• Faster than multiple presses per key

    • Used in mobile phones

    • http://www.t9.com/


    Cirrin stroke recognition
    Cirrin - Stroke Recognition

    • Developed by Jen Mankoff (GT -> Berkeley CS Faculty -> CMU CS Faculty)

    • Word-level unistroke technique

    • UIST ‘98 paper

    • Use stylus to go from one letterto the next ->


    Quikwriting stroke recogntion
    Quikwriting - Stroke Recogntion

    • Developed by Ken Perlin


    Quikwriting example
    Quikwriting Example

    p

    l

    e

    Said to be as fast as graffiti, but have to learn more

    http://mrl.nyu.edu/~perlin/demos/Quikwrite2_0.html


    Hand printing writing recognition
    Hand Printing / Writing Recognition

    • Recognizing letters and numbers and special symbols

    • Lots of systems (commercial too)

    • English, kanji, etc.

    • Not perfect, but people aren’t either!

      • People - 96% handprinted single characters

      • Computer - >97% is really good

    • OCR (Optical Character Recognition)


    Recognition issues
    Recognition Issues

    • Off-line vs. On-line

      • Off-line: After all writing is done, speed not an issue, only quality.

        • Work with either a bit map or vector sequence

      • On-line: Must respond in real-time - but have richer set of features - acceleration, velocity, pressure


    More issues
    More Issues

    • Boxed vs. Free-Form input

      • Sometimes encounter boxes on forms

    • Printed vs. Cursive

      • Cursive is much more difficult to impossible

    • Letters vs. Words

      • Cursive is easier to do in words vs individual letters, as words create more context


    More issues1
    More Issues

    • Using context & words can help

      • Usually requires existence of a dictionary

      • Check to see if word exists

      • Consider 1 vs. I vs. l

    • Training - Many systems improve a lot with training data


    Special alphabets
    Special Alphabets

    • Graffiti - Unistroke alphabet on Palm PDA

      • What are yourexperienceswith Graffiti?

    • Other alphabets or purposes

      • Gestures for commands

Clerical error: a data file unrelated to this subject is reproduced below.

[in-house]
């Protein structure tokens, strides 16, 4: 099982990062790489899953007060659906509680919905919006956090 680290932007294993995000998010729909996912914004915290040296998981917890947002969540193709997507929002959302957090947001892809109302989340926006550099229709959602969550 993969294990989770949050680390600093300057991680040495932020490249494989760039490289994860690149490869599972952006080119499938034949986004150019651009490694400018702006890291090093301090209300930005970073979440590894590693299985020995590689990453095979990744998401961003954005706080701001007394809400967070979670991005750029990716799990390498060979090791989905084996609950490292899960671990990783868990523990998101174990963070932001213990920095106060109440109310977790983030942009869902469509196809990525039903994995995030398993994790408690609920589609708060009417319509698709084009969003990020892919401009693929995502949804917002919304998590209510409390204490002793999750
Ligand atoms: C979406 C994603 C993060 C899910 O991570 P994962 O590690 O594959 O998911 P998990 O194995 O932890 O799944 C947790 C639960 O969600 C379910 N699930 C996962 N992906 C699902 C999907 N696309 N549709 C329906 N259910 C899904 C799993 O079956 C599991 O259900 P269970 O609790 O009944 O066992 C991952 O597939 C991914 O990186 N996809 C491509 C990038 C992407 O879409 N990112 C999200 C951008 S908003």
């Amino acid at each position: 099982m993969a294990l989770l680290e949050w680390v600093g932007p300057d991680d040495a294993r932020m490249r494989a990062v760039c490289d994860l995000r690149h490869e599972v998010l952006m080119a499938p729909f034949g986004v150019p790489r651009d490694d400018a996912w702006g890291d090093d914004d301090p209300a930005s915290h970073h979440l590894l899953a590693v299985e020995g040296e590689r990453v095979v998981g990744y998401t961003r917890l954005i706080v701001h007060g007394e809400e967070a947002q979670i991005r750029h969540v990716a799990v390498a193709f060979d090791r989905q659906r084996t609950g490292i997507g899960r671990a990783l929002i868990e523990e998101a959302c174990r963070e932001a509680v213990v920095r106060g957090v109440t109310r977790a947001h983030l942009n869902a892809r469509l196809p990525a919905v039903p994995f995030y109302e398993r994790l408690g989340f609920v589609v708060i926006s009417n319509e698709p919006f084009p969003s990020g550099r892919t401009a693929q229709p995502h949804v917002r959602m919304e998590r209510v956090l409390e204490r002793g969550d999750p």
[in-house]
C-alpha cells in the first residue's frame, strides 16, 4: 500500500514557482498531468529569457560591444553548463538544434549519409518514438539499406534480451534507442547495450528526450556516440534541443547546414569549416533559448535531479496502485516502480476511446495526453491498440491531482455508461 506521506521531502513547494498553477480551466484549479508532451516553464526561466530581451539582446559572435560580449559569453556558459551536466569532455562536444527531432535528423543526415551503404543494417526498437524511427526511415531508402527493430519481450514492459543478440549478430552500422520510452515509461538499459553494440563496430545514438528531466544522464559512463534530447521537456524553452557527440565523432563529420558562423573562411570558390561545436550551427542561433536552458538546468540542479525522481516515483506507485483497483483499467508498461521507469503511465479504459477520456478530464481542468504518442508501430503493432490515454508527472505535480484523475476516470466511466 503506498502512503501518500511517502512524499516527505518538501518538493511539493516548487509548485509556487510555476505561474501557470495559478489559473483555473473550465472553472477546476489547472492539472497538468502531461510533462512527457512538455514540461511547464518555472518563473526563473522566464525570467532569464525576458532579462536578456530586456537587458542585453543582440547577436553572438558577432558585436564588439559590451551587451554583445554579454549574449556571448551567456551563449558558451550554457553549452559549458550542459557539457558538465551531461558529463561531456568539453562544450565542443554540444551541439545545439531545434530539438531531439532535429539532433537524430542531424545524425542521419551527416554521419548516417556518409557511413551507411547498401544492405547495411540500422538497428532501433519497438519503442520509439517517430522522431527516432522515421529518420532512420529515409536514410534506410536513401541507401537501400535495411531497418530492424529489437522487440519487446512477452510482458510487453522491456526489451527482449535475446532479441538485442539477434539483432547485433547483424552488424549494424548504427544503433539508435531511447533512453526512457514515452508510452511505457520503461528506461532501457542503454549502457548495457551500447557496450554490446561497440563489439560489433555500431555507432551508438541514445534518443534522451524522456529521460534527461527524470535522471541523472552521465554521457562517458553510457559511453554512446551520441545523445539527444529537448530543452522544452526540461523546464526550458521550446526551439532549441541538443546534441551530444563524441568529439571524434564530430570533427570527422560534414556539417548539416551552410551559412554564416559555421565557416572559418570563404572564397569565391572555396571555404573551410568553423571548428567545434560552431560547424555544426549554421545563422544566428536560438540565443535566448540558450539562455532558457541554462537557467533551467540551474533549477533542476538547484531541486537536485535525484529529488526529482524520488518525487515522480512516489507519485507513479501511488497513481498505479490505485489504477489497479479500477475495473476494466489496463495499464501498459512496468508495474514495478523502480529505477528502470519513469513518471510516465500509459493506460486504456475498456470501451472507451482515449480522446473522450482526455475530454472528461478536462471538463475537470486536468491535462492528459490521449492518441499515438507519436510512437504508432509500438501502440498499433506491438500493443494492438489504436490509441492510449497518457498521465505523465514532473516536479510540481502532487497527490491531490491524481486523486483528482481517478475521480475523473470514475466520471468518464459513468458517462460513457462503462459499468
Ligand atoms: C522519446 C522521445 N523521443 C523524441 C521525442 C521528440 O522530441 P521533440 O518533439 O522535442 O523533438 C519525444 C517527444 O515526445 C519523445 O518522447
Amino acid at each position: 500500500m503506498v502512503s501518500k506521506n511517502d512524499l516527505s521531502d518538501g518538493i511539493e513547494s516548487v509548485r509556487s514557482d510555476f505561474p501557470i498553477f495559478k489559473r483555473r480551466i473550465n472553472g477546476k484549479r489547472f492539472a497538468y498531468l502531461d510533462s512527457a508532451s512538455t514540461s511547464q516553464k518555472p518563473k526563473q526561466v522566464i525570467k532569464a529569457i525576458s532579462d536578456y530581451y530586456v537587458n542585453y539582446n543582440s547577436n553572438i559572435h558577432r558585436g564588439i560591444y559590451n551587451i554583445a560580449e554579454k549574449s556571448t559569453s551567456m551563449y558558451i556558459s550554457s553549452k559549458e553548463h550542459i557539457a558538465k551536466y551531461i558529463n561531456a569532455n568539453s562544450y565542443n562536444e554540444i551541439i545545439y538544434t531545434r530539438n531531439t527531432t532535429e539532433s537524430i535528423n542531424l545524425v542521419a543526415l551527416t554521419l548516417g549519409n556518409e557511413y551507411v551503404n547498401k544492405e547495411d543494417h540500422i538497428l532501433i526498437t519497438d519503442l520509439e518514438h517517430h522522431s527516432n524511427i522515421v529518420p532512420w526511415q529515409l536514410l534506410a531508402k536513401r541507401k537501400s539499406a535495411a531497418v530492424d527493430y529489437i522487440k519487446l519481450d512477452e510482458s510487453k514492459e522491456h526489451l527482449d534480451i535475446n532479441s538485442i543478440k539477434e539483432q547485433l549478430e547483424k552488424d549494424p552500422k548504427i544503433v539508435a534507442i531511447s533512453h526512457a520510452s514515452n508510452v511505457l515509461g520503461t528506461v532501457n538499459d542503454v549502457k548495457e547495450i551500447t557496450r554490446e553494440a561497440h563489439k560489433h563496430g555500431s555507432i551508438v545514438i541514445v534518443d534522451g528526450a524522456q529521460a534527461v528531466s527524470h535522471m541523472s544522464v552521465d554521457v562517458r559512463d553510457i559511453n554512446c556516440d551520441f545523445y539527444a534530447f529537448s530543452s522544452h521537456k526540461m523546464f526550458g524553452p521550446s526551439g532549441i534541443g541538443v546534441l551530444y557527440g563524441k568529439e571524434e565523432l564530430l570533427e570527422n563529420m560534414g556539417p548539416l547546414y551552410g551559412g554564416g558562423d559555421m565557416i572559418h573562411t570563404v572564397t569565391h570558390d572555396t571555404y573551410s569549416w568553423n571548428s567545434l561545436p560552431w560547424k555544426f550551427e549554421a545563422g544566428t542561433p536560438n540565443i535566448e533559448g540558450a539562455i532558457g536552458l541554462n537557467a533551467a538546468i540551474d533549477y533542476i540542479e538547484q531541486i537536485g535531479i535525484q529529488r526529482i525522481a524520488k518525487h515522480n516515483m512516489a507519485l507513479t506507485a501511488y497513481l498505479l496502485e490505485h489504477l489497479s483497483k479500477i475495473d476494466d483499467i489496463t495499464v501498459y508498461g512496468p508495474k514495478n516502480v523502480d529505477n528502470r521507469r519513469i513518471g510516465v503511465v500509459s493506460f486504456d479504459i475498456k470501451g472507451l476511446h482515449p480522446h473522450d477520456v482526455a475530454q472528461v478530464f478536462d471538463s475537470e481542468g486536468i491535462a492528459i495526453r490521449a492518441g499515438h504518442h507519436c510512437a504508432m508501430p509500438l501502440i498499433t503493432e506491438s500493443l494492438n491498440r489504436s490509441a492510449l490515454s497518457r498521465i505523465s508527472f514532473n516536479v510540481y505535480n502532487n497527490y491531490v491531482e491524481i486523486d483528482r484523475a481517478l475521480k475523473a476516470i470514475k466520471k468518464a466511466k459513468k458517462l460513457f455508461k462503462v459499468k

Pen gesture commands
    Pen Gesture Commands

    • Might mean delete

    • Insert

    • Paragraph

    Define a series of (hopefully) simple drawing gesturesthat mean different commands in a system


    Pen use modes
    Pen Use Modes

    • Often, want a mix of free-form drawing and special commands

    • How does user switch modes?

      • Mode icon on screen

      • Button on pen

      • Button on device


    Error correction
    Error Correction

    • Having to correct errors can slow input tremendously

    • Strategies

      • Erase and try again (repetition)

      • When uncertain, system shows list of best guesses (n-best list)

      • Others??


    More ink applications
    More ink applications

    • Signature verification

    • Notetaking

    • Electronic whiteboards and large-scale displays

    • Sketching


    Free form ink
    Free-form Ink

    • Ink is the data, take as is

    • Human is responsible forunderstanding andinterpretation

    • Like a sketch pad

    • Often time-stamped


    Audio notebook
    Audio Notebook

    Stifelman, MIT

    affordances of paper

    notetaking activity

    indexing

    scanning


    Meeting support
    Meeting Support

    • Natural Input

    • Indexing

    • Tivoli

    • Domainobjects


    Eclass
    eClass

    • Ubiquitous Access


    Flatland
    Flatland

    • Supportindividualwhiteboarduse

    • Use study

      • persistence

      • segments

      • Informal

    • Mynatt, E.D., Igarashi, T., Edward, W.K., and LaMarca, A. (1999). "Flatland: New dimensions in office whiteboards." In Proceedings of the ACM Conference on Human Factors in Computing Systems (CHI 1999; Pittsburgh, Pennsylvania). New York: ACM Press, pp. 346-353.


    Example
    Example

    • DENIM – Landay, Berkeley


    General issues in choosing dialogue style1
    General Issues in Choosing Dialogue Style

    • Who is in control - user or computer

    • Initial training required

    • Learning time to become proficient

    • Speed of use

    • Generality/flexibility/power

    • Special skills - typing

    • Gulf of evaluation / gulf of execution

    • Screen space required

    • Computational resources required


    Gesture recognition
    Gesture Recognition

    Tracking 3D hand-arm gestures

    fiber optic, e.g. dataglove

    magnetic tracker, e.g. Polhemus

    Perceptual user interfaces

    emerging area

    mainly computer vision researchers


    Other interesting interactions
    Other interesting interactions

    • 3D interaction

      • Stereoscopic displays

    • Virtual reality

      • Immersive displays such as glasses, caves

    • Augmented reality

      • Head trackers and vision based tracking